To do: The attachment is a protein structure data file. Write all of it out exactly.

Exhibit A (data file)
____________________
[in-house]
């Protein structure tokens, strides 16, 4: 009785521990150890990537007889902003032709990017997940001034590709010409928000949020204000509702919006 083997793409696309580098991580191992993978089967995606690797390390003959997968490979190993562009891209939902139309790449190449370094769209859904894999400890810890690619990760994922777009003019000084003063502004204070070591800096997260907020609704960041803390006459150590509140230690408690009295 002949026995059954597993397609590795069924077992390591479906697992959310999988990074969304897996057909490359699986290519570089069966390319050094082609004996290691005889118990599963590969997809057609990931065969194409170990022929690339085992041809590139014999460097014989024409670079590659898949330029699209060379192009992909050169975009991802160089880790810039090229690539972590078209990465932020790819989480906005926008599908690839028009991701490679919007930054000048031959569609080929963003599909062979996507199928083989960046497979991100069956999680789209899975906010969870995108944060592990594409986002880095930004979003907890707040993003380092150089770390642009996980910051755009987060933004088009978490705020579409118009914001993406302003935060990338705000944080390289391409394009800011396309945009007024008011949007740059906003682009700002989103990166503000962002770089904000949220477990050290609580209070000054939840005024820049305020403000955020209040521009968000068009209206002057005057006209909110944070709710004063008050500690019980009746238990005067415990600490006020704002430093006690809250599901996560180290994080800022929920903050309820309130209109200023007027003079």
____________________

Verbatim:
[in-house]
């Protein structure tokens, strides 16, 4: 009785521990150890990537007889902003032709990017997940001034590709010409928000949020204000509702919006 083997793409696309580098991580191992993978089967995606690797390390003959997968490979190993562009891209939902139309790449190449370094769209859904894999400890810890690619990760994922777009003019000084003063502004204070070591800096997260907020609704960041803390006459150590509140230690408690009295 002949026995059954597993397609590795069924077992390591479906697992959310999988990074969304897996057909490359699986290519570089069966390319050094082609004996290691005889118990599963590969997809057609990931065969194409170990022929690339085992041809590139014999460097014989024409670079590659898949330029699209060379192009992909050169975009991802160089880790810039090229690539972590078209990465932020790819989480906005926008599908690839028009991701490679919007930054000048031959569609080929963003599909062979996507199928083989960046497979991100069956999680789209899975906010969870995108944060592990594409986002880095930004979003907890707040993003380092150089770390642009996980910051755009987060933004088009978490705020579409118009914001993406302003935060990338705000944080390289391409394009800011396309945009007024008011949007740059906003682009700002989103990166503000962002770089904000949220477990050290609580209070000054939840005024820049305020403000955020209040521009968000068009209206002057005057006209909110944070709710004063008050500690019980009746238990005067415990600490006020704002430093006690809250599901996560180290994080800022929920903050309820309130209109200023007027003079």